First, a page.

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Check Source Button

Many meters have a “check source” button on the side of the meter. The check source allows the operator to ensure that the meter is working. If your CDV-700 does not have a check source button, look for a set of white gas lantern mantels that still use thorium, which is slightly radioactive. Note that Coleman stopped using Thorium around the year 2000, but many other manufacturers still use thorium. The thorium in the mantels will be enough for the CDV-700 to start clicking with the “Hot Dog” probe shield open. To learn more on these meters look on YouTube, which is full of civil defense training films specifically on these models of meters.

CD-715 Meter

While the CDV-700 is good for detecting lower levels of radiation and for performing contamination surveys, you may also want to obtain a CD-715, which is for very high levels of radiation. Short of being down wind of a nuclear weapons blast, this meter is relatively useless.


The other metering you will need is dosimeters. There are several civil defense types, but you will need one for each person that read mili-roentgens (m/R) and one that reads roentgens. You will also need a charger to zero the dosimeters.

You should also have pre-printed dosimeter logs to log each person’s accumulated dose by writing down the dosage indicated on the dosimeter every day or two. I would also suggest that you include a dosimeter in your EDC as well, since you never know when you will need it. You will have to “zero” it every so often. If you are outside after a blast, the dosimeter will tell you how much dosage you received.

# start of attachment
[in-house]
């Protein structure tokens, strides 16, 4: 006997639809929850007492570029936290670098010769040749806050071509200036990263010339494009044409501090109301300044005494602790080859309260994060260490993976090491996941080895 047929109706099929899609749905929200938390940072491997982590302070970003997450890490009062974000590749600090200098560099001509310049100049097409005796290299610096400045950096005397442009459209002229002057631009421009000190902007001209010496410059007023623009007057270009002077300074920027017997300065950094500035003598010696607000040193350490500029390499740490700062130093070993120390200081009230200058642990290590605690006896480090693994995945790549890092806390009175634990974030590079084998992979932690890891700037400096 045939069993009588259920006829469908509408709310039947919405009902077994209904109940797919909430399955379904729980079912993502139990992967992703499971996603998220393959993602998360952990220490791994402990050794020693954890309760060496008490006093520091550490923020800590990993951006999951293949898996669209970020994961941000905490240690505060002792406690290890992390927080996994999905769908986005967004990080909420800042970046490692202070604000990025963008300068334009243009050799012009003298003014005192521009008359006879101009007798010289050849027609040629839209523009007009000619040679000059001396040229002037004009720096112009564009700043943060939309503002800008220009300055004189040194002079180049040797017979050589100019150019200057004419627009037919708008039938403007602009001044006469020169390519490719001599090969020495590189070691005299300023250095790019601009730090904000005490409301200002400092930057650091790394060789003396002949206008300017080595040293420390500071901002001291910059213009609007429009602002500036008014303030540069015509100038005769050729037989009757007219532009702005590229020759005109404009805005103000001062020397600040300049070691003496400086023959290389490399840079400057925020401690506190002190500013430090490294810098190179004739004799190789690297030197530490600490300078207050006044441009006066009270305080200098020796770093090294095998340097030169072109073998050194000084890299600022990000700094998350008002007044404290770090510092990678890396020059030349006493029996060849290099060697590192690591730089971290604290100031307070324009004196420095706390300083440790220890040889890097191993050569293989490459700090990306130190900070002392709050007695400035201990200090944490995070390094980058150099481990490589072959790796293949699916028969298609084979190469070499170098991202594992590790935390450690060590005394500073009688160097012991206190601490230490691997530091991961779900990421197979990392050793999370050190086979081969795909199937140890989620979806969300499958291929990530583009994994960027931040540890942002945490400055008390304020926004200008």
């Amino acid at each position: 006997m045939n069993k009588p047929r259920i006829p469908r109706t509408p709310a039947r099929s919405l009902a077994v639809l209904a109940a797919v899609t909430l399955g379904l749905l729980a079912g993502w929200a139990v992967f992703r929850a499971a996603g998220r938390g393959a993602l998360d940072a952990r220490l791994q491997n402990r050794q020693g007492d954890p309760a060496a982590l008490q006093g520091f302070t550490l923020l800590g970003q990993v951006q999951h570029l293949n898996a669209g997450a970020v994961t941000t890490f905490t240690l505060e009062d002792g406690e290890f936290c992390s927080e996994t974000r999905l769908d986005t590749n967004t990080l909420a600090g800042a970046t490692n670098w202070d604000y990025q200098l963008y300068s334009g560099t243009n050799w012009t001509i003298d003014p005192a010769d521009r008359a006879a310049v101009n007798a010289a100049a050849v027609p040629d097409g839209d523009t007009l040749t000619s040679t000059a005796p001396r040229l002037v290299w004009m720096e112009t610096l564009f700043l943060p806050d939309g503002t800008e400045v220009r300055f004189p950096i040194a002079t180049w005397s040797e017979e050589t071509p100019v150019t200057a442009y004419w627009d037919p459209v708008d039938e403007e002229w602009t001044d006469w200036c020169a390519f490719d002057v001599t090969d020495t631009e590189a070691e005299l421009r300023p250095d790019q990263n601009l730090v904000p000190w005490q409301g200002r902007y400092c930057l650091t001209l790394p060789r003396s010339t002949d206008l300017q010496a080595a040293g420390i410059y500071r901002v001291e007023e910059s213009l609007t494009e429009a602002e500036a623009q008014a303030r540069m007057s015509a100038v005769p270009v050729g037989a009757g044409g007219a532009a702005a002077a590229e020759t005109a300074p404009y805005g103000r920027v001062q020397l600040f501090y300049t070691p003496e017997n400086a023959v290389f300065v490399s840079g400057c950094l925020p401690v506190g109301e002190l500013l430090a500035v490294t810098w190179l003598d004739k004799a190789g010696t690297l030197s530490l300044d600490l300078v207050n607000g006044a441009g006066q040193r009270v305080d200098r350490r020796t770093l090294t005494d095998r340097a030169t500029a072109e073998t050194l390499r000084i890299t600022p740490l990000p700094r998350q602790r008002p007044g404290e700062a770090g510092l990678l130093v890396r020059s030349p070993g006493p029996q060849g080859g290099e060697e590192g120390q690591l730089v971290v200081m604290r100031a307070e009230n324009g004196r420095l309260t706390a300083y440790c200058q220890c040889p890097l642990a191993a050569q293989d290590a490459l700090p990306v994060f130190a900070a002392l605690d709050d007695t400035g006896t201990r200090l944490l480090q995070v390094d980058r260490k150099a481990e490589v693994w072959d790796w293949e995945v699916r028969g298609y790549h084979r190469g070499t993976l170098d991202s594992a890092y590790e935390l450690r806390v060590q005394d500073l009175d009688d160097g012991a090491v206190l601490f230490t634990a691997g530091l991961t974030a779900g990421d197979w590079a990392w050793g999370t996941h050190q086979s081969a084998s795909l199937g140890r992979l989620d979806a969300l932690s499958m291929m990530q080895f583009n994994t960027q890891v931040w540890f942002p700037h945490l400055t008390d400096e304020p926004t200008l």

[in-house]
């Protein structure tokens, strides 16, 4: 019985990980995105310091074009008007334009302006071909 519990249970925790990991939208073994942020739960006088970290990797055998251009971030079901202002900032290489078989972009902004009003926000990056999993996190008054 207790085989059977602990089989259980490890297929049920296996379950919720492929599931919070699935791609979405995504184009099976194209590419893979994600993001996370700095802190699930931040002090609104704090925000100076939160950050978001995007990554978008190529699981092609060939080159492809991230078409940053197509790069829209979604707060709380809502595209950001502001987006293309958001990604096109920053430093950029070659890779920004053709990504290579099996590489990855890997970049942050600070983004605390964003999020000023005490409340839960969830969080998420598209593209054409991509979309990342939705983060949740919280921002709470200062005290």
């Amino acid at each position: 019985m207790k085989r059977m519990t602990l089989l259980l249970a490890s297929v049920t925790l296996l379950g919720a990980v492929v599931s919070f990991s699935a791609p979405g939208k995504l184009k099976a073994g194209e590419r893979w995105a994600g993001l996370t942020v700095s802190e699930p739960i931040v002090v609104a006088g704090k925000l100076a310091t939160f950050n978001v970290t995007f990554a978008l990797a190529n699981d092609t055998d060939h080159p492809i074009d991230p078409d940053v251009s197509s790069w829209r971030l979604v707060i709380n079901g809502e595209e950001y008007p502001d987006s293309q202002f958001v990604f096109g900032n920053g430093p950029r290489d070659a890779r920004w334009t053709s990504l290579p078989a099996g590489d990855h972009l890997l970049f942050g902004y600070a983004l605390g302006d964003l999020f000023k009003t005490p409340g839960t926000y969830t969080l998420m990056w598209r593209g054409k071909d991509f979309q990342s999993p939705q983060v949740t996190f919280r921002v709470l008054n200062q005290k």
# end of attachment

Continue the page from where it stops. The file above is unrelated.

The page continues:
First, do not confuse a bomb shelter with a fallout shelter. Many people incorrectly use the terms interchangeably.

Bomb Shelter and Fallout Shelter Not the Same Thing

A bomb shelter and fallout shelter are not the same thing. A bomb shelter is constructed to protect against the effects of the weapon’s detonation, while a fallout shelter’s only purpose is to protect the occupants from radiation caused by a nuclear weapons fallout.

Fallout Shelters

There are many old civil defense films that are available on YouTube for free that cover how to build several types of fallout shelters. These include how to construct one in an existing basement and how to quickly make an improvised shelter.

The fallacy of the 1960’s fallout shelter program was that the shelters, in places like downtown New York, Chicago, Washington, Los Angeles, et cetera, were going to survive the blast and fire ball. With even larger megaton weapons, it is even more important that you live well outside any possible blast zones. I would also recommend that if you do live in one of America’s larger cities or near a military installation that you plan for a larger megaton device. The bigger the city or importance of the military installation, the bigger the yields of the bomb. You may also see two or more weapons targeting the area.

Shelter Living

Where you live will determine when you will probably be able to come out of you shelter. Two weeks is a good planning assumption. I would probably continue to sleep and live in my shelter area to reduce the more radiation exposure even after the two weeks, but security will still need to be provided.


Sanitation will be a key factor to ensure everyone stays healthy. Wet wipes can replace showers. The use of disposable plates, cups, et cetera will help cut down on having to clean dishes. Very tight-sealing garbage cans will be a must. A method for using the bathroom and disposing of waste is a must too.

Protect Elderly and Young From Radiation With Potassium Iodide or Liquid Iodine